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Wednesday, June 12, 2013

SPM - CONFUSING ABOUT TENSES?


Example ; Past tense =               
              ; Present tense =                   

About 6 months ago, a moment of pure grace happened to me in the middle of one of these internal push-pulls. I was drying my hair and my 3-year-old son, Ben, walked into the bathroom. He played with the lipsticks in the drawer, he asked about my eye makeup remover, and then he looked at me appraisingly and said, “Your belly is funny.” It all began to rise in me: the initial feelings of body shame so deeply programmed in me by my culture, the thoughts I want to feel about the sacredness of my body, and a memory of playing in the leaves with Steve and the boys last fall. We were tickling and rolling in the leaves and one of the boys tickles me and says, “Daddy’s belly is hard and yours is squishy.”  “Yes,” I said, “That is right.” But, I had thought: I don't think I want to play tickle again.

This time, my 3-year-old son is standing in front of me, saying, “Your belly is funny,” and the magic happens. I stood in a place where all the times of my life were present—past, future, and this boy standing in front of me now. Images and sensations of those I love flashed through my mind. I experienced the warmth of Steve’s broad back against mine in bed and the pleasure of recognizing his gait 200 hundred yards before his face comes into focus. I saw the scar under my father’s eye where the horse kicked him. I saw the reading glasses perched on my sister’s distinct elegant English nose as she holds her pen in her long straight fingers making bold careful shapes. And, I saw my own mother putting on makeup after a shower with a towel wrapped around her head while I played with her lipsticks. The curve of her hips, the dough of her soft belly and the silken freckles and cream tone of her skin is beautiful beyond measure. And I understood something.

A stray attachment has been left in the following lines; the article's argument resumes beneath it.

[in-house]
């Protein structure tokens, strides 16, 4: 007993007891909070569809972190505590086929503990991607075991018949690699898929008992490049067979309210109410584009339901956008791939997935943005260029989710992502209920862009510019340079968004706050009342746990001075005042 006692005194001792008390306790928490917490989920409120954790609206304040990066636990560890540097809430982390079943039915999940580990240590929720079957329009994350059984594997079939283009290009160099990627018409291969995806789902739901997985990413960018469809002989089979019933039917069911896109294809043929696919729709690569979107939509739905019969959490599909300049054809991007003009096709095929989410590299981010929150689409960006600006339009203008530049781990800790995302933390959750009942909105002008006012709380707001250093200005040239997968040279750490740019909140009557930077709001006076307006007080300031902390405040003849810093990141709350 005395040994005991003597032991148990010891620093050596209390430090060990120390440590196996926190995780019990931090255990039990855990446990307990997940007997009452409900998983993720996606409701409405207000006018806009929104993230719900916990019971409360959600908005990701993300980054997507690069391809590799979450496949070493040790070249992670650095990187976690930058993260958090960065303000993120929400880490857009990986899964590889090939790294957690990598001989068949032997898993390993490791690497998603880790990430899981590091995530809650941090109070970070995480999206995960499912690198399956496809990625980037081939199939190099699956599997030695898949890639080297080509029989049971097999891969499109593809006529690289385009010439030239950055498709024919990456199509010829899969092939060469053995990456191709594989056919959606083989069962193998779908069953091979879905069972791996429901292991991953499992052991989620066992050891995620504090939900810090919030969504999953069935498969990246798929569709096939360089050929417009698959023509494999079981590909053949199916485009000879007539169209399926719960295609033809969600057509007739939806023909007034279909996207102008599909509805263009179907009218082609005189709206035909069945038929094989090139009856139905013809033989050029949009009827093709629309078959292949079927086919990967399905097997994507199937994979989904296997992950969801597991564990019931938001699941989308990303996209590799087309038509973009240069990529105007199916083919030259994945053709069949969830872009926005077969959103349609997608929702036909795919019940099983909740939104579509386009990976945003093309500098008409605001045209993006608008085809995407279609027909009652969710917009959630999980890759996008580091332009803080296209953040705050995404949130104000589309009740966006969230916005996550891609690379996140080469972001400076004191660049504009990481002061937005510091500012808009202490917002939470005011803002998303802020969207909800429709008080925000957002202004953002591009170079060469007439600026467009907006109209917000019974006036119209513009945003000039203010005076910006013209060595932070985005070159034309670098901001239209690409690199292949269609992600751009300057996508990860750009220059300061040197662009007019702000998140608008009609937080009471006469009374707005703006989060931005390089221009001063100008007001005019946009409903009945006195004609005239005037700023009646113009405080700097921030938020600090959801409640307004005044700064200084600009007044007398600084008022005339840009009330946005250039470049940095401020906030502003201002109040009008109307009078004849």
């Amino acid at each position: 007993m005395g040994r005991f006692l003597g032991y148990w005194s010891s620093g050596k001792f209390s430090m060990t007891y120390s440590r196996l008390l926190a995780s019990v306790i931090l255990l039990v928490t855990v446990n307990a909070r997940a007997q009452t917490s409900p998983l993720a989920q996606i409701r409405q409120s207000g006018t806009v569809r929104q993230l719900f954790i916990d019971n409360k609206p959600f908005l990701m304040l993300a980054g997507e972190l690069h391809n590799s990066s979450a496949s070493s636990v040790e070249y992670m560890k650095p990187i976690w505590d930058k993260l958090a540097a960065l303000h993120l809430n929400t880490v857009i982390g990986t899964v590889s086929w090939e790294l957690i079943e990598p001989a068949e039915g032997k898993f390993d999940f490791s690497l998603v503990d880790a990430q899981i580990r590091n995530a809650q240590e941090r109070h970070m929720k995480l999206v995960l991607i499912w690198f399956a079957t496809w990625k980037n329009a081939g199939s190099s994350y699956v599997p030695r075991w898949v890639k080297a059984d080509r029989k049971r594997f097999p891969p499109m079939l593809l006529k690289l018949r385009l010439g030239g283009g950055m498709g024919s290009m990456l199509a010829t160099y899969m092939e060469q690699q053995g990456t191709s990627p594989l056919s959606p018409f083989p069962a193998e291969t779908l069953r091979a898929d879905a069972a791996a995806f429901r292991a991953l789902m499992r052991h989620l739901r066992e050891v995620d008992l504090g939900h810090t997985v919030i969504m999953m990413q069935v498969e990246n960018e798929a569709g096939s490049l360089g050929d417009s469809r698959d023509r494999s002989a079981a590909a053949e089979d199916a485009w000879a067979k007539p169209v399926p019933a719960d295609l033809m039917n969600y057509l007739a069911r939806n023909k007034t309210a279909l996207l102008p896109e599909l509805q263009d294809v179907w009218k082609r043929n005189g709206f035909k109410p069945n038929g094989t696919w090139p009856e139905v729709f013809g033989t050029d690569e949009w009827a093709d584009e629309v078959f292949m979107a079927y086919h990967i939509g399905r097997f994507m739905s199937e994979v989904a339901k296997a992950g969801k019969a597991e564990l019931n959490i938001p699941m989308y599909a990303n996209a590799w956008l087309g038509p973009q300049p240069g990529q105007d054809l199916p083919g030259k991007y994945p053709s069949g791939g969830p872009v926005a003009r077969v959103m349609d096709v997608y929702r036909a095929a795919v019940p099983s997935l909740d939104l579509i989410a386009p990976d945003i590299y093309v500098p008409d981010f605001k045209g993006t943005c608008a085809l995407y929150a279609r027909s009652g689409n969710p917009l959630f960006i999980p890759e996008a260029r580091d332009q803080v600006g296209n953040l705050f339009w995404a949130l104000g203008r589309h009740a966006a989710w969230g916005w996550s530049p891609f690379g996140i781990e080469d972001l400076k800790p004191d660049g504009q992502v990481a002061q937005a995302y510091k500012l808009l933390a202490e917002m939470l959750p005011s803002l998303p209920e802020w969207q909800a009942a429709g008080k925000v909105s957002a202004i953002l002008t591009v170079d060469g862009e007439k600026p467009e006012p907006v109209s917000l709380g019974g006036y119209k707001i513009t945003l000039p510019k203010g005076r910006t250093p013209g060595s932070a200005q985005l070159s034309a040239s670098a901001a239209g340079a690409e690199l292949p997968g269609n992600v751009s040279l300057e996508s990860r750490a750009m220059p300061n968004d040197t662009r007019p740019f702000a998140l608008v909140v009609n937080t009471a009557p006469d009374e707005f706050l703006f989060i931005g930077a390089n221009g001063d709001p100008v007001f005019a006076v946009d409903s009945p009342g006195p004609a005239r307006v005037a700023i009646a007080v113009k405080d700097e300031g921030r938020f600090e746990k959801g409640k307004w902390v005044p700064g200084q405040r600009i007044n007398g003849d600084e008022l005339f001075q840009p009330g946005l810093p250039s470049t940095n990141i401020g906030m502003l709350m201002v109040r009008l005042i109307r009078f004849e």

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General Advice
When you write an essay, an exam answer, or even a short story, you will want to keep the verbs you use in the same tense. Remember, moving from tense to tense can be very confusing.
eg. Mrs. Maryam sees her returning son and, in her excitement, twisted her ankle rather badly. Her sister calls the doctor immediately.
In this example, the verb "twisted" is the only verb that appears in the past tense. It should appear in the present tense, "twists," or the other verbs should be changed to the past tense as well. Switching verb tenses upsets the time sequence of narration



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*  Inconsistent tense
    When writing about events in a novel, you must first make the decision whether to use the present or past tense. Generally speaking, either is acceptable, but once you make the choice, you need to be consistent.
Incorrect
Correct
John decides to go to bed, but then he drank too much coffee and could not fall asleep. He watches television for half an hour, then he finally felt sleepy.John decided to go to bed, but then he drank too much coffee and could not fall asleep. He watched television for half an hour, then he finally felt sleepy.
2. Plot summaries instead of analysis
    Although it is often necessary to recount some of the plot to make your point, your paper should not be solely a plot summary. I know what happens in the book, and I assume you do, too. After recounting the relevant part of the plot, make an analytical statement about that passage; show me you have thought about the book.
Incorrect
Correct
Michiko placed the money she earned prostituting herself into the empty box which was meant for her husband's ashes. She held the box tightly as a tear ran down her cheek.Michiko's act of placing the money she earned prostituting herself in her late husband's ash-box demonstrates how her recent corruption had replaced a previous life of happiness.

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